WELLINGTON, New Zealand — A small plane carrying three Canadians disappeared while flying over an Antarctic mountain range, and bad weather Thursday was hampering a search.
The flight was going from a U.S. station near the South Pole to an Italian research base in Terra Nova Bay. Its emergency locator started transmitting about 10 p.m. Wednesday in a mountainous area about 450 kilometers (280 miles) north of the pole.
New Zealand, U.S. and Italian authorities are working together to find the de Havilland Twin Otter plane, which they presume has crashed. It was carrying survival equipment including tents and food, according to New Zealand Search and Rescue Mission Coordinator John Ashby.
New Zealand authorities said a Hercules C130 aircraft flew to the Queen Alexandra mountain range early Thursday but was unable to see the aircraft.
Ashby said in a statement Thursday afternoon that a DC3 aircraft flew over the area where the beacon was transmitting but heavy cloud prevented the rescuers from seeing the ground or any sign of the plane.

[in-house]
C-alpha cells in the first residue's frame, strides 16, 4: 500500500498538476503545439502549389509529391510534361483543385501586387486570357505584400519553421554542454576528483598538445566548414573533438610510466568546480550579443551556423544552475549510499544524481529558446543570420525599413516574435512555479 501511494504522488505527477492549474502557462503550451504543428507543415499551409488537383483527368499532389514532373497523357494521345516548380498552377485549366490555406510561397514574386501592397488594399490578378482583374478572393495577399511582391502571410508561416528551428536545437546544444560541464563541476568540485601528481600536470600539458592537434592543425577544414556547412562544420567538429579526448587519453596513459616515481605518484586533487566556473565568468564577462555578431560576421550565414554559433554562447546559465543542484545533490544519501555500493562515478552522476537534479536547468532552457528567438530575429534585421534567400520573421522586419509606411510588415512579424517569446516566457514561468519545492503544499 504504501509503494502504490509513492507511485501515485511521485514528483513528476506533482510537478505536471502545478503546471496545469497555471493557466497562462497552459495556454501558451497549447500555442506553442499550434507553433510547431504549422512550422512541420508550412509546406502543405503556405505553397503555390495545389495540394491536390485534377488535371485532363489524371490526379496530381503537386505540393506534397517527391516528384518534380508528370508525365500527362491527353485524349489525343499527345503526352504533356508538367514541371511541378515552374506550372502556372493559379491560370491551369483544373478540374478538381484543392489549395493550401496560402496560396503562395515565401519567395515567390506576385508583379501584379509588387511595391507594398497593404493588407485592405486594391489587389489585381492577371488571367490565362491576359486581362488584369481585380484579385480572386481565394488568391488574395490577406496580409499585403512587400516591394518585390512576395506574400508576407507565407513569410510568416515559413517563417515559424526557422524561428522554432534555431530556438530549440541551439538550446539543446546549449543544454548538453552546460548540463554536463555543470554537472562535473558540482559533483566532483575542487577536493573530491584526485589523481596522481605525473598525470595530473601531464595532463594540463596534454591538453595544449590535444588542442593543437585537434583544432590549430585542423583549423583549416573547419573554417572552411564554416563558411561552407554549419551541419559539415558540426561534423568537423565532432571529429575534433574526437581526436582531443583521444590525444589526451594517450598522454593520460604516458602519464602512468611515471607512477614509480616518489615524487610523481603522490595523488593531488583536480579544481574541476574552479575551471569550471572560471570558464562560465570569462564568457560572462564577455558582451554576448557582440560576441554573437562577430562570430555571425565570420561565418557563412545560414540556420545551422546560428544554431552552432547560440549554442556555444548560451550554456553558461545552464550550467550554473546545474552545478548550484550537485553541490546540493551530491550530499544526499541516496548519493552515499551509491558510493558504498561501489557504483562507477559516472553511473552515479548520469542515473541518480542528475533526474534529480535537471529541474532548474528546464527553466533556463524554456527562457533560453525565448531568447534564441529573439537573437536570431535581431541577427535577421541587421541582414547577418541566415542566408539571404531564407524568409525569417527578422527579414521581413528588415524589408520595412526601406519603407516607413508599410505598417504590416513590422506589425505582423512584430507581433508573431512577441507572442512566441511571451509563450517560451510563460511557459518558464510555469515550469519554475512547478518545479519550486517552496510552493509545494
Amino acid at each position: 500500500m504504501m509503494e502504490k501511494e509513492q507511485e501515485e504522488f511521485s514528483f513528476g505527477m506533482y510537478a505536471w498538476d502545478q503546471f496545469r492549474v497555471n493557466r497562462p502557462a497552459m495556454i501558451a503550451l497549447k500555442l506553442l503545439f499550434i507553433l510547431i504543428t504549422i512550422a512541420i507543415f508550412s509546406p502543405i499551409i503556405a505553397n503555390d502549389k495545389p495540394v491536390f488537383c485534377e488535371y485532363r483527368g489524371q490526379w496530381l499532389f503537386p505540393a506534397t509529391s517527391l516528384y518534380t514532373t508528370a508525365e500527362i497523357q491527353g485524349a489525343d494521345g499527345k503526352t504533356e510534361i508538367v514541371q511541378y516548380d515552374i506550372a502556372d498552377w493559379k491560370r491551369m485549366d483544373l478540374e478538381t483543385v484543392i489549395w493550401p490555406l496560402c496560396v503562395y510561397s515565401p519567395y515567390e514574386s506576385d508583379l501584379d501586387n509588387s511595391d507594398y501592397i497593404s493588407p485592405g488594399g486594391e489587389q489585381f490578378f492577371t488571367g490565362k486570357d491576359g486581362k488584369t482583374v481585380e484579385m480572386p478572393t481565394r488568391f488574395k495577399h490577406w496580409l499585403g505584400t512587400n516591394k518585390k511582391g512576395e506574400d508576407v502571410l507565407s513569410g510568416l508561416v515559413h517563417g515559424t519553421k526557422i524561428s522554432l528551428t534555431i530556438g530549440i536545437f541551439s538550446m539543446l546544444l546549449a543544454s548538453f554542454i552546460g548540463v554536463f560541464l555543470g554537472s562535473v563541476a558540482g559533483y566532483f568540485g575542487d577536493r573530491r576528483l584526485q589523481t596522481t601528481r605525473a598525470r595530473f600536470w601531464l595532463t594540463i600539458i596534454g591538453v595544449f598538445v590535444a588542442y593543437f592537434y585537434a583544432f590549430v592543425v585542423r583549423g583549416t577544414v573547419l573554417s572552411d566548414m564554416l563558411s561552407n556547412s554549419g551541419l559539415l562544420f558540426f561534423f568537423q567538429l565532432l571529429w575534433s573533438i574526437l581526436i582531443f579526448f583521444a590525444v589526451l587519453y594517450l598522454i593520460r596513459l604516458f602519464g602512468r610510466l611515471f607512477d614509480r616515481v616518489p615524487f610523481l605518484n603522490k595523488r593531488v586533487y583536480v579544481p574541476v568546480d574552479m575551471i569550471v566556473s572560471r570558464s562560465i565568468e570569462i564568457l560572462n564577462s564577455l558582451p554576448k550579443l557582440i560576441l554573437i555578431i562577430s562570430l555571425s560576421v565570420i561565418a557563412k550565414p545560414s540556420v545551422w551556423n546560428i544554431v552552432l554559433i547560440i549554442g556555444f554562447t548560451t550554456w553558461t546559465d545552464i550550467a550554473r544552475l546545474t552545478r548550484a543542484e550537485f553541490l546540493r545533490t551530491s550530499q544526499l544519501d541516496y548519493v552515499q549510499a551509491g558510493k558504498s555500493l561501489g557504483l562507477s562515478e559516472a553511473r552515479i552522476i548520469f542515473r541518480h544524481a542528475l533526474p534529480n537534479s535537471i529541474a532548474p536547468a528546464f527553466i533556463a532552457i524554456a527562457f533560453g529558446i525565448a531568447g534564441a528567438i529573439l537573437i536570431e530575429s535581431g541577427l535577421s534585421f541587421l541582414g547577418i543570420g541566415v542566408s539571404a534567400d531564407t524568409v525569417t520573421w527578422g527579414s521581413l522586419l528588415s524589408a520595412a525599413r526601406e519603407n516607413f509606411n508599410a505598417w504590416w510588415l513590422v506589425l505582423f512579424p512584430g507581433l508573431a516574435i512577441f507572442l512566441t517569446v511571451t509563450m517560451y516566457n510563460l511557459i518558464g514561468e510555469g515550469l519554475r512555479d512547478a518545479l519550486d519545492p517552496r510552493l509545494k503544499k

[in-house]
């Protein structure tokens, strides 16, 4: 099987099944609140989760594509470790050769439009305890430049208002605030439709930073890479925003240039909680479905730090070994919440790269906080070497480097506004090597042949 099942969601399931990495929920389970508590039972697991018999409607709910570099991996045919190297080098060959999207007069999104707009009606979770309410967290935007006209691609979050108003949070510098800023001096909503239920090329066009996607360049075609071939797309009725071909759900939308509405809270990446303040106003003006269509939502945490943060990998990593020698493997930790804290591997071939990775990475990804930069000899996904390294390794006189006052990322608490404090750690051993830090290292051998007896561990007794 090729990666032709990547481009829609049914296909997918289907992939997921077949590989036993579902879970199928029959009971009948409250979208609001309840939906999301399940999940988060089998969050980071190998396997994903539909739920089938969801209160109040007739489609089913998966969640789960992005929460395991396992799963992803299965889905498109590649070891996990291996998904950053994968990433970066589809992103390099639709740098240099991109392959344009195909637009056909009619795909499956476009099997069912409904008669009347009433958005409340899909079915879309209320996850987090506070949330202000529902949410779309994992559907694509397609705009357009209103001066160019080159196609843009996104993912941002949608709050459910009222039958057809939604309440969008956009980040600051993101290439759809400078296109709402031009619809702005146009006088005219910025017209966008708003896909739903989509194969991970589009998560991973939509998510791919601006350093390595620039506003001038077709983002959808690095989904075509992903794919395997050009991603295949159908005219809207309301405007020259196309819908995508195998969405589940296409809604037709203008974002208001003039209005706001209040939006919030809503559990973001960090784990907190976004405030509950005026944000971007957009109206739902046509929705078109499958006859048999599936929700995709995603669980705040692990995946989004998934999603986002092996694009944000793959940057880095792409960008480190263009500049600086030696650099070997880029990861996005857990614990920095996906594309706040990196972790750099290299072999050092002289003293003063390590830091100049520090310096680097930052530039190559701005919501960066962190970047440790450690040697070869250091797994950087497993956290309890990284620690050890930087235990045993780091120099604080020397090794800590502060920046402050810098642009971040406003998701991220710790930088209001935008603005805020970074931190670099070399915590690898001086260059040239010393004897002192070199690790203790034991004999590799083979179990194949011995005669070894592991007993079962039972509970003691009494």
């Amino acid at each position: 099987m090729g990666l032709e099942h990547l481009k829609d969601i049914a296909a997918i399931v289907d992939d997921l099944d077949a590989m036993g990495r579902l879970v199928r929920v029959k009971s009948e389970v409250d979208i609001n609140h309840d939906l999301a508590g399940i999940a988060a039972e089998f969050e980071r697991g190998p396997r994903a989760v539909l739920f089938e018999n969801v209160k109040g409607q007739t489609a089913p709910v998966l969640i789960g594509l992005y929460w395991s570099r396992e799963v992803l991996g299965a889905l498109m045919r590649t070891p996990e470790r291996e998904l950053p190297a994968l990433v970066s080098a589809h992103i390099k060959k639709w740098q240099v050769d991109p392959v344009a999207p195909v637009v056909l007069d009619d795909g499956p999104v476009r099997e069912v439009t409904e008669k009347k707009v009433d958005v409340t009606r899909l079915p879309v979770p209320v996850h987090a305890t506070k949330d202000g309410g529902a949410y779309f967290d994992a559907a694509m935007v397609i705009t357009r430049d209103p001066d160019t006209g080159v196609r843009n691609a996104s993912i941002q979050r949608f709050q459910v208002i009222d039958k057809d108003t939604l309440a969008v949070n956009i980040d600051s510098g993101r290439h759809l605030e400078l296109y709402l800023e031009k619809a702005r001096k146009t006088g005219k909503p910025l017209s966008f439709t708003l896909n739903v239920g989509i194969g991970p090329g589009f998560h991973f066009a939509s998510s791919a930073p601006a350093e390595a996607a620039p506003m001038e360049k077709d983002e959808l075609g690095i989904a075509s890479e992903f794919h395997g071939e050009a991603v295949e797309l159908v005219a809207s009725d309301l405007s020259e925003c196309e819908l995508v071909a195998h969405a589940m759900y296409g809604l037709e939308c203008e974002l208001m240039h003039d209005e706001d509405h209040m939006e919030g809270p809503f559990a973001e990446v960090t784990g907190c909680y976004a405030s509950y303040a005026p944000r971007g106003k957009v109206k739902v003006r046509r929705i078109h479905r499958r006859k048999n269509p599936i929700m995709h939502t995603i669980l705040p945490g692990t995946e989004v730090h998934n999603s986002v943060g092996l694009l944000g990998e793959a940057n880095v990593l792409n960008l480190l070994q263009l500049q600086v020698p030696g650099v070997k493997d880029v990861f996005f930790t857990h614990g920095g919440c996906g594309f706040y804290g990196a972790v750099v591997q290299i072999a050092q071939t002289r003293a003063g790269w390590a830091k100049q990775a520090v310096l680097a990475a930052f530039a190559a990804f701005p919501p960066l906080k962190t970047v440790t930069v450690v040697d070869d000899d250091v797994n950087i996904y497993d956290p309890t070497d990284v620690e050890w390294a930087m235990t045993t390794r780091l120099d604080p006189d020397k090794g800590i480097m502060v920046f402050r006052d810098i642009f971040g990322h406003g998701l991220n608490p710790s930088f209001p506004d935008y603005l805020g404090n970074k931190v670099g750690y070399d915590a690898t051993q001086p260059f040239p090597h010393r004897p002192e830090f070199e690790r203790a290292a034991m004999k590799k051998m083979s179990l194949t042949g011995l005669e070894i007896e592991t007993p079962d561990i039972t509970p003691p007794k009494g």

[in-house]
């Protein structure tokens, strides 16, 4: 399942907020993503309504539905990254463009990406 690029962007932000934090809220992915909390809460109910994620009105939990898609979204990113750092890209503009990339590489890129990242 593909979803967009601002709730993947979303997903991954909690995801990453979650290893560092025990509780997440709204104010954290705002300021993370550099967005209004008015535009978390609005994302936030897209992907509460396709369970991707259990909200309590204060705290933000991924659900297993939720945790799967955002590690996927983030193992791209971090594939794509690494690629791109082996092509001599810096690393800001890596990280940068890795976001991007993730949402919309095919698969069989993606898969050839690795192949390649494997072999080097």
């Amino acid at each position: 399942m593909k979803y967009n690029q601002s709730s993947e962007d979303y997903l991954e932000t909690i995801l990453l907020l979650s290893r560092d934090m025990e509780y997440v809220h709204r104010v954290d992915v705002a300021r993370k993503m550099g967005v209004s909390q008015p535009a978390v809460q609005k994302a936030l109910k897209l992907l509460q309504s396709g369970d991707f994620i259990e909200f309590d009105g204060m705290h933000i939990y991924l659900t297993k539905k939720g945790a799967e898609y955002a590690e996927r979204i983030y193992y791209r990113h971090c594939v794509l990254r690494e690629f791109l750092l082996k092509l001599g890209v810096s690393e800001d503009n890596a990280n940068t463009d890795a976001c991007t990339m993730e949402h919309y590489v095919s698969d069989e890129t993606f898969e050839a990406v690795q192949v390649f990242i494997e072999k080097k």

"Weather conditions are extremely challenging," Ashby said.
He said that winds had reached 90 knots (104 miles) per hour and heavy snow was predicted. Several planes and helicopters were standing by in Antarctica, waiting until conditions improved so they could travel to the site.
The plane is owned and operated by Kenn Borek Air Ltd., a Canadian firm based in Calgary that charters aircraft to the U.S. Antarctic program. In a release, the National Science Foundation said the plane was flying in support of the Italian Antarctic Program.
More information was not immediately available about the three Canadian men on the flight.
Antarctica has no permanent residents, but several thousand people live there in the Southern Hemisphere summer as a number of countries send scientists and other staff to research stations. The U.S. runs the largest program, with about 850 staff at its McMurdo Station and another 200 at its Amundsen-Scott South Pole Station, where the Canadians' flight originated.